Years ago, The Bee Gees sang, “How a love so right, can turn out to be so wrong?” Substitute “cast” for “love” and the same can be sung about the film, THE LITTLE THINGS. Starring three Academy Award winners, this neo-noir crime drama is a huge disappointment at best.
It’s sometime in the early 1990s and Joe “Deke” Deacon (Denzel Washington, producer of MA RAINEY’S BLACK BOTTOM) is a Kern County deputy sheriff in Bakersfield, California, located about 180 km north of Los Angeles. After he arrives at the L.A. County Sheriff’s Department to collect some evidence pertaining to a recent murder, hot shot detective Jimmy Baxter (Rami Malek, BOHEMIAN RHAPSODY; SHORT TERM 12) learns that Deke used to have his job before he arrived at the department five years earlier. Jimmy invites Deke to the scene of a gruesome murder and Deke notices similarities between it and a serial murder case he was never able to solve. Deke offers to stick around L.A. for a few days and work with Jimmy on the case, and their investigation soon points to Albert Sparma (Jared Leto, BLADE RUNNER 2049; SUICIDE SQUAD; DALLAS BUYERS CLUB), a loner and crime geek who works in an appliance repair shop. If Sparma is the serial killer, he doesn’t make it easy for the two detectives to prove. Deke, though, is persistent, saying that it’s the little things that will ultimately trip Sparma up.
Writer-producer-director John Lee Hancock (SAVING MR. BANKS; THE FOUNDER) has crafted a throwback tale of a time when forensic analysis was a crude science and DNA typing was still a few years off. It should be old-school interesting but it isn’t. Instead, the story plays out like an extended episode of a mediocre TV crime series from the ’90s where the drama is unearned and the intrigue is absent, rather than being something deliciously off-kilter in the vein of TV’s MINDHUNTER or the first season of TV’s TRUE DETECTIVE. Throughout the film, Hancock dangles a mystery about Deacon’s past – he was the most celebrated detective when he was in Los Angeles yet he was never promoted, his old captain still bears quite a bit of animosity toward him, he suffered a heart attack right before he left for Bakersfield, he got divorced at around the same time and is still estranged from his daughters today, the county coroner is in on whatever went on back then, and more. Yet, when we finally learn what the big secret is, it’s all one gaping yawn with many of those issues left unresolved by the time the final credits roll. That’s not the worst though. Malek and especially Leto should be stripped of their Oscars for their performances here. To call them both “wooden” is an insult to trees. Jimmy is the cocksure, department’s golden boy – the worthy successor to Deacon – yet he makes forehead-slapping rookie cop mistakes throughout the story. Even good acting can compensate for bad writing but that’s not the case here. As for Leto, if the actor was ever concerned about being typecast as someone who only plays creepy characters, he needn’t be worried anymore. Leto has all the nuance here of bathroom caulking. Is Sparma the serial killer? Who cares! That leaves Washington, who puts in the best performance of the three but that’s an extremely low bar to leap over. While he makes the most of the lousy hand he was dealt, this is not his finest work by a mile.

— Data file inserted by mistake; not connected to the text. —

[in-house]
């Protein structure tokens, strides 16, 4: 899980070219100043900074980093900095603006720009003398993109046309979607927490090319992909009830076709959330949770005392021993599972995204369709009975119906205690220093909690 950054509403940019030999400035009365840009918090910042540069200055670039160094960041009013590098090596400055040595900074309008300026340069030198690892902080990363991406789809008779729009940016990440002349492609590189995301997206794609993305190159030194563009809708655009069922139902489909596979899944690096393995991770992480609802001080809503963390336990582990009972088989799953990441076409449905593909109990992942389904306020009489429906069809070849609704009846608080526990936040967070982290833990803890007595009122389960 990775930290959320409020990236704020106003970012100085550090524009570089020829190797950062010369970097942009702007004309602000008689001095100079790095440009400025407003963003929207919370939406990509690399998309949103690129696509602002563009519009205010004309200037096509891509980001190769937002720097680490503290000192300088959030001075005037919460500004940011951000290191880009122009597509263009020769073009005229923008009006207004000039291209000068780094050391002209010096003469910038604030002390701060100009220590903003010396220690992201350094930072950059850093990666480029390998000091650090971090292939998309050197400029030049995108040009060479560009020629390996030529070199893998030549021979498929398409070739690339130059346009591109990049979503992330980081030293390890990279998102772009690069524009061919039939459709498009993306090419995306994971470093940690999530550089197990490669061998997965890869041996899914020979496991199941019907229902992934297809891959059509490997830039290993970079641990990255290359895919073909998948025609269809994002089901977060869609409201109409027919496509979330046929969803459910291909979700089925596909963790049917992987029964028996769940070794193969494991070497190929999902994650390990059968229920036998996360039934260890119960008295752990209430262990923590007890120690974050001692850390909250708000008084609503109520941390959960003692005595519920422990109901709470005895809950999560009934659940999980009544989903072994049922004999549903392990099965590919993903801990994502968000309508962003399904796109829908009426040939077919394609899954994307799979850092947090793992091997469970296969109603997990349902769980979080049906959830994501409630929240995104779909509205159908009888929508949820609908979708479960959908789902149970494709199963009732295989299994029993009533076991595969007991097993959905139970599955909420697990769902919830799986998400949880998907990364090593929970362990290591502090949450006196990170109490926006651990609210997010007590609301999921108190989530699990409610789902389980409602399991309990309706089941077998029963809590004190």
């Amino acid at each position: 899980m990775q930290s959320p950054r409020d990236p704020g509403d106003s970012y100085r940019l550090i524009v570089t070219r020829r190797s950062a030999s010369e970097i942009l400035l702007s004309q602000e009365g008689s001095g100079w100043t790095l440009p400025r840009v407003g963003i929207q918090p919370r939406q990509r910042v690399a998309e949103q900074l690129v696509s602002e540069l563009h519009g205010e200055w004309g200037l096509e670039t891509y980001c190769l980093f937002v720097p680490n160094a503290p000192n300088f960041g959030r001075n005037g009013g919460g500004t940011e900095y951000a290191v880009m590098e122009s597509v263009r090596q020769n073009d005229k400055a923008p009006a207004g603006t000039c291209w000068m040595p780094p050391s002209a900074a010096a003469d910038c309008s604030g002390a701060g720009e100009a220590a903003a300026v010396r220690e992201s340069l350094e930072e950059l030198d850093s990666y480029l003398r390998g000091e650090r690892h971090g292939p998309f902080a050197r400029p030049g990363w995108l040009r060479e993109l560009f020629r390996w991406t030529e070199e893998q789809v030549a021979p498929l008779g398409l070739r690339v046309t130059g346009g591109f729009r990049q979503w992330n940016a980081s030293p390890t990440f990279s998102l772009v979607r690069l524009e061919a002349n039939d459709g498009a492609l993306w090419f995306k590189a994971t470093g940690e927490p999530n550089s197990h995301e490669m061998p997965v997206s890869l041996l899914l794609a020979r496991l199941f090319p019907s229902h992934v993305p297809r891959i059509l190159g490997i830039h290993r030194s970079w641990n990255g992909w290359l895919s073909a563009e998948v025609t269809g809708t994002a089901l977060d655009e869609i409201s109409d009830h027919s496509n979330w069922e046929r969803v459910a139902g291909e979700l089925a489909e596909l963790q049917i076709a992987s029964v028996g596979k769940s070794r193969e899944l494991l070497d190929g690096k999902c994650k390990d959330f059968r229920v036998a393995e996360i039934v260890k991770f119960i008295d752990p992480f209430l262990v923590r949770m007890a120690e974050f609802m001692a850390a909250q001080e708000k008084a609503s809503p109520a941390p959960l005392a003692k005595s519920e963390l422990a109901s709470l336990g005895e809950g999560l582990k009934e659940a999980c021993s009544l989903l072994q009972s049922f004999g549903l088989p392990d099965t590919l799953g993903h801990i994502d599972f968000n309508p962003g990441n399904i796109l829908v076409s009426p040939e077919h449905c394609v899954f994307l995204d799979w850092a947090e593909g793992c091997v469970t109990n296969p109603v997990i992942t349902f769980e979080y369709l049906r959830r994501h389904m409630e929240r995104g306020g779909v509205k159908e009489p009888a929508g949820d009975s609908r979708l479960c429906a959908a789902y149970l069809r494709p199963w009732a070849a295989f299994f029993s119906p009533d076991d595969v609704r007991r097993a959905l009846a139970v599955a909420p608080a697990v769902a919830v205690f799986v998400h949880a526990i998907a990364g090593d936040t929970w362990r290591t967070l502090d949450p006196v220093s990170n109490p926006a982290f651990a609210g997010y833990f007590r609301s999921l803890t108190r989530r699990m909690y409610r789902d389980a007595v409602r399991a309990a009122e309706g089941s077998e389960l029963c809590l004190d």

For a film that’s supposed to be about little things, there are no little things to be found here. The little things that crack a case open or the little things that eat us up inside don’t happen. There is a big thing, though, and it’s the story. It’s beyond dull and so full of plot holes that three accomplished actors can’t even rescue it.
THE LITTLE THINGS is available now on HBO Max. You can safely give it a miss.
Watch the review recorded on Facebook Live on Friday, February 12th, 8:30 am HK time!
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